Golden Temple massacre anniversary: Twelve injured in sword fight between rival Sikhs over who should speak first
Indian television channels showed dozens of Sikhs wearing traditional turbans and robes waving swords at each and pointing spears as the two groups sized each other up
AT least 12 people were hurt in extraordinary scenes at India’s Golden Temple when rival groups of Sikhs brandished swords and spears and chased each other.
The factions clashed following a disagreement over who should speak first at memorial event to mark the 30th anniversary of a controversial military operation to clear militants from the temple at Amritsar.
Indian television channels showed dozens of Sikhs wearing traditional turbans and robes waving swords at each and pointing spears as the two groups sized each other up. Some of those present raised their arms and appeared to appeal for calm.
Reports said at least a dozen and maybe as many as 20 people were injured in the melee, which lasted for almost half an hour. Police were called to the temple, the most sacred site of the Sikh religion, but did not go inside.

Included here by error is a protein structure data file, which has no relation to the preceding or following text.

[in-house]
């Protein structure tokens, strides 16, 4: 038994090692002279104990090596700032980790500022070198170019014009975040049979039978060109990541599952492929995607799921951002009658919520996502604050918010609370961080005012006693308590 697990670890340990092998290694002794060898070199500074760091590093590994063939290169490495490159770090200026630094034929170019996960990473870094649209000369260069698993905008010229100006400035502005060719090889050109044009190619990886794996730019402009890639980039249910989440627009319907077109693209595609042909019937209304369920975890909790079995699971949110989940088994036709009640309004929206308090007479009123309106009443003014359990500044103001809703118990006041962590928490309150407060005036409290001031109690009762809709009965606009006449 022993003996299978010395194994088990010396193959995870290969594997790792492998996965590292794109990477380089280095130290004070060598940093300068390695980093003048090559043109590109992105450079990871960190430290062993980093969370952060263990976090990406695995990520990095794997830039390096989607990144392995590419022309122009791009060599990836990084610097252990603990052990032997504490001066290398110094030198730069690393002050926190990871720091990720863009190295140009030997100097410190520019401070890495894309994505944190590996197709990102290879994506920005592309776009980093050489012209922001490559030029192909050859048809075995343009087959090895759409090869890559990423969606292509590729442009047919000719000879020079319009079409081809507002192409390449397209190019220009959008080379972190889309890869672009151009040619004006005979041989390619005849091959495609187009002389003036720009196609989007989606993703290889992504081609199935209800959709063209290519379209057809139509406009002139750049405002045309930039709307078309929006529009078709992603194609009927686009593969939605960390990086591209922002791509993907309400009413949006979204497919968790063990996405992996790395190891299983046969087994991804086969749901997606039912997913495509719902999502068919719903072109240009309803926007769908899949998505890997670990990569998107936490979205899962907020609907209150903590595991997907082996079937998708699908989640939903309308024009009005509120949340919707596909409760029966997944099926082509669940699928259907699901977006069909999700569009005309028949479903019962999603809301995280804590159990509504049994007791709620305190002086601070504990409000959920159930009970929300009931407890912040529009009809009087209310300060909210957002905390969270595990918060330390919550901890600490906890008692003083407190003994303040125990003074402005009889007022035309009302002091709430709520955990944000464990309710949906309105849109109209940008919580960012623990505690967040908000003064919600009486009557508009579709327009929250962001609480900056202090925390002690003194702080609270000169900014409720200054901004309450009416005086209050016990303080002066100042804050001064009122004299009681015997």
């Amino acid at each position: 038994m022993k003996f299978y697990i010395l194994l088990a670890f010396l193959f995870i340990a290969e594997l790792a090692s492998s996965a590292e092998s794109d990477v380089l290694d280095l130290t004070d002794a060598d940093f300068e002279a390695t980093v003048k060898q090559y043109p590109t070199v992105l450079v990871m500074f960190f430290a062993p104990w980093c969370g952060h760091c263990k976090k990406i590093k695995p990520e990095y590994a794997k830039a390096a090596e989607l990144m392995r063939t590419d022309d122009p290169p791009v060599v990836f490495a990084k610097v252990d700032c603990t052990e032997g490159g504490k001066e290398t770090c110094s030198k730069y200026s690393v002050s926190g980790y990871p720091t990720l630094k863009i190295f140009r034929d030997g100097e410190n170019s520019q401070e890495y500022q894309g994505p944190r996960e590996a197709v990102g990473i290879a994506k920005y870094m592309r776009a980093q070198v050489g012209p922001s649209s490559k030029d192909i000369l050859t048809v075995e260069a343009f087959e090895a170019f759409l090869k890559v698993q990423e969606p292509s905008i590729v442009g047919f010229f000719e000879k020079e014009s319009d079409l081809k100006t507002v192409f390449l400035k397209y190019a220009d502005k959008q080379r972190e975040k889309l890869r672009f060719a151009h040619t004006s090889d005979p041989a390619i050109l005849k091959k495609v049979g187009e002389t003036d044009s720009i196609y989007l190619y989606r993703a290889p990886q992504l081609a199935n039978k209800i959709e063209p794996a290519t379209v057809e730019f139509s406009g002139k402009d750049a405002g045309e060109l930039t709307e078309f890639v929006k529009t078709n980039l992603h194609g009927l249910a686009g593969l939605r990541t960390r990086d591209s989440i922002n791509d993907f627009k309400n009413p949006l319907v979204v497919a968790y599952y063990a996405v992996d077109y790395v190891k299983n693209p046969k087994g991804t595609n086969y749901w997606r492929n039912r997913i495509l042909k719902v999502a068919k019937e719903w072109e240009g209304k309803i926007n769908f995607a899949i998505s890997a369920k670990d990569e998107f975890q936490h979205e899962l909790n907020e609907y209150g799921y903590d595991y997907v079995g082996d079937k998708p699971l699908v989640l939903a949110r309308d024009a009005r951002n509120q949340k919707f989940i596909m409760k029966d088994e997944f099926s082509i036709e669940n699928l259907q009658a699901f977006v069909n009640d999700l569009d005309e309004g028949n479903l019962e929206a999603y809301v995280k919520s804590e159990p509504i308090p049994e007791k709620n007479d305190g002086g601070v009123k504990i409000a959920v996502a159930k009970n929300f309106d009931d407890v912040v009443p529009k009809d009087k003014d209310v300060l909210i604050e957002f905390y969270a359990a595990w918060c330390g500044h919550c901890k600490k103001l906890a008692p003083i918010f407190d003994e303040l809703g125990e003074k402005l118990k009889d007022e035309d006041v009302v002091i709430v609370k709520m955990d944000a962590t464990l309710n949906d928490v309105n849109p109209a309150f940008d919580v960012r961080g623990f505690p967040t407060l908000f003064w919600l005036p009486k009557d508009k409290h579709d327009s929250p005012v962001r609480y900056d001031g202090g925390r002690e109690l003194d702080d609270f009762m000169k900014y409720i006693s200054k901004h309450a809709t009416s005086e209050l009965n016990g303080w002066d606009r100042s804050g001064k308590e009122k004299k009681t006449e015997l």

The event of special prayers had been called to mark the 30th anniversary of Operation Blue Star, the 1984 operation by the Indian army to clear the temple of Sikh militants led by Jarnail Singh Bhindranwale. Reports on the number of people killed during the six-day operation range from around 500 to up to 5,000. Around 80 soldiers lost their lives.
Four months after she ordered the operation, Prime Minister Indira Gandhi was assassinated by her two Sikh bodyguards. The murder of Mrs Gandhi at her official residence in Delhi sparked widespread attacks on members of the Sikh community in the capital and elsewhere. Anywhere up to 8,000 people were killed. Some in the Delhi police force were accused of allowing the carnage to happen.
Though there have been at least ten inquiries into the killings, no senior officials have ever been convicted, even though hundreds of so-called rioters were sent to jail. Sikh activists say they have been protected by successive Congress party governments.
Three weeks after the killings, Indira Gandhi’s son, Rajiv, hurriedly sworn in as Prime Minister, said in a speech: “When a mighty tree falls, it is only natural that the earth around it does shake a little.”